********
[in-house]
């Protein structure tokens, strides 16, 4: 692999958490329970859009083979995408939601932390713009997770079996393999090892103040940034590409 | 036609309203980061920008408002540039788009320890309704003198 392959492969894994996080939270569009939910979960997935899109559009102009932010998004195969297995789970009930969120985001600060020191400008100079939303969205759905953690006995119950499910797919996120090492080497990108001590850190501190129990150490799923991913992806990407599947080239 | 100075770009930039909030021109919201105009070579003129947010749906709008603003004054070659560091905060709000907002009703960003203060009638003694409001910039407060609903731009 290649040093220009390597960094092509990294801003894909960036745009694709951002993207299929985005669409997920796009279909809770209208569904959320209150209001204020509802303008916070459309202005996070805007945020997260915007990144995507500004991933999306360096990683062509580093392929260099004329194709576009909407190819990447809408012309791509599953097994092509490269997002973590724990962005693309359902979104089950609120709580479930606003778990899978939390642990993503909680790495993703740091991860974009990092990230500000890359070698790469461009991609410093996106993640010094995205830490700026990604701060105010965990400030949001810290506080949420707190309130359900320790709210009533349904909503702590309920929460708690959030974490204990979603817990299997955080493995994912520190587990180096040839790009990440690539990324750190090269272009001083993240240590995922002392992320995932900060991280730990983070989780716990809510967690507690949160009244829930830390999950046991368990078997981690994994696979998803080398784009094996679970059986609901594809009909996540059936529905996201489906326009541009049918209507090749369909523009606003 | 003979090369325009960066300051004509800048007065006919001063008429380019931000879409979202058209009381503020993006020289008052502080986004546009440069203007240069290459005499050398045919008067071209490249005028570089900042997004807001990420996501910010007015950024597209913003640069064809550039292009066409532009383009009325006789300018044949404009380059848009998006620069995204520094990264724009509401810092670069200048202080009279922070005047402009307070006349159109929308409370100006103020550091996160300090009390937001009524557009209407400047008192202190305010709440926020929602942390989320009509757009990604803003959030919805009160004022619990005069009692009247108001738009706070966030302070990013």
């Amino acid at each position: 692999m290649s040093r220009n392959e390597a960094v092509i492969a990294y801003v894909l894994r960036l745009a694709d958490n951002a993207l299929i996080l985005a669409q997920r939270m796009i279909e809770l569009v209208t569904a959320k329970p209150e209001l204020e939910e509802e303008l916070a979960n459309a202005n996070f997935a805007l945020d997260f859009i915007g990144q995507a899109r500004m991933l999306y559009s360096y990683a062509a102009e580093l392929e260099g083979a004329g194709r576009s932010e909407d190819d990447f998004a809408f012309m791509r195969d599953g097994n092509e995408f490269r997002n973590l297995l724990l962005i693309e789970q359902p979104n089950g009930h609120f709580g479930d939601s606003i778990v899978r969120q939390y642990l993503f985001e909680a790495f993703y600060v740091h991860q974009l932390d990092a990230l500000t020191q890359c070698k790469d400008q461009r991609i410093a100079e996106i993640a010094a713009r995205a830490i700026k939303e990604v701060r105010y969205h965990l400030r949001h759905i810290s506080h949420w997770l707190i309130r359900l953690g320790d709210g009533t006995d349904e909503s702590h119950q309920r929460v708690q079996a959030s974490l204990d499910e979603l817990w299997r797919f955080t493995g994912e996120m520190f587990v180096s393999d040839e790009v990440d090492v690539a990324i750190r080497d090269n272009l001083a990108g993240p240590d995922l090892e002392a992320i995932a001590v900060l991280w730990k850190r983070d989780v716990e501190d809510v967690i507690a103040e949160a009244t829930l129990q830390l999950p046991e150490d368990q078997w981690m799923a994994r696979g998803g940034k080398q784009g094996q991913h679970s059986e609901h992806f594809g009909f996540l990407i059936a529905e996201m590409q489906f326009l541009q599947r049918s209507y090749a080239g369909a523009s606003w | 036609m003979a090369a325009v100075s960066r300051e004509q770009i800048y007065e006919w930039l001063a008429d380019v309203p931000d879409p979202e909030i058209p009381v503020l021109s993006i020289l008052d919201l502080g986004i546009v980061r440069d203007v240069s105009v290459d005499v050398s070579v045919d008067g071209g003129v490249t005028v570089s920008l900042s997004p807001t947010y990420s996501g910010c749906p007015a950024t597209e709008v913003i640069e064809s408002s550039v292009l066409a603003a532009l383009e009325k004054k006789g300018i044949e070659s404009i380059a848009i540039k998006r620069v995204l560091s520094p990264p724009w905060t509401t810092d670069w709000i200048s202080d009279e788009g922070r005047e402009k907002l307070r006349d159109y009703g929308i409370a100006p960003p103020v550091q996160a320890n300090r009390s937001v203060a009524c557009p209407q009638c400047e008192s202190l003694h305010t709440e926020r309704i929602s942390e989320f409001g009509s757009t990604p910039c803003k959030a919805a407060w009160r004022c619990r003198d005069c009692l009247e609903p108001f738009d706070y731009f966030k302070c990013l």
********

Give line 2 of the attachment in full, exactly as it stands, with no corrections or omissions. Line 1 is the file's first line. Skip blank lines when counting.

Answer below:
């Protein structure tokens, strides 16, 4: 692999958490329970859009083979995408939601932390713009997770079996393999090892103040940034590409 | 036609309203980061920008408002540039788009320890309704003198 392959492969894994996080939270569009939910979960997935899109559009102009932010998004195969297995789970009930969120985001600060020191400008100079939303969205759905953690006995119950499910797919996120090492080497990108001590850190501190129990150490799923991913992806990407599947080239 | 100075770009930039909030021109919201105009070579003129947010749906709008603003004054070659560091905060709000907002009703960003203060009638003694409001910039407060609903731009 290649040093220009390597960094092509990294801003894909960036745009694709951002993207299929985005669409997920796009279909809770209208569904959320209150209001204020509802303008916070459309202005996070805007945020997260915007990144995507500004991933999306360096990683062509580093392929260099004329194709576009909407190819990447809408012309791509599953097994092509490269997002973590724990962005693309359902979104089950609120709580479930606003778990899978939390642990993503909680790495993703740091991860974009990092990230500000890359070698790469461009991609410093996106993640010094995205830490700026990604701060105010965990400030949001810290506080949420707190309130359900320790709210009533349904909503702590309920929460708690959030974490204990979603817990299997955080493995994912520190587990180096040839790009990440690539990324750190090269272009001083993240240590995922002392992320995932900060991280730990983070989780716990809510967690507690949160009244829930830390999950046991368990078997981690994994696979998803080398784009094996679970059986609901594809009909996540059936529905996201489906326009541009049918209507090749369909523009606003 | 003979090369325009960066300051004509800048007065006919001063008429380019931000879409979202058209009381503020993006020289008052502080986004546009440069203007240069290459005499050398045919008067071209490249005028570089900042997004807001990420996501910010007015950024597209913003640069064809550039292009066409532009383009009325006789300018044949404009380059848009998006620069995204520094990264724009509401810092670069200048202080009279922070005047402009307070006349159109929308409370100006103020550091996160300090009390937001009524557009209407400047008192202190305010709440926020929602942390989320009509757009990604803003959030919805009160004022619990005069009692009247108001738009706070966030302070990013």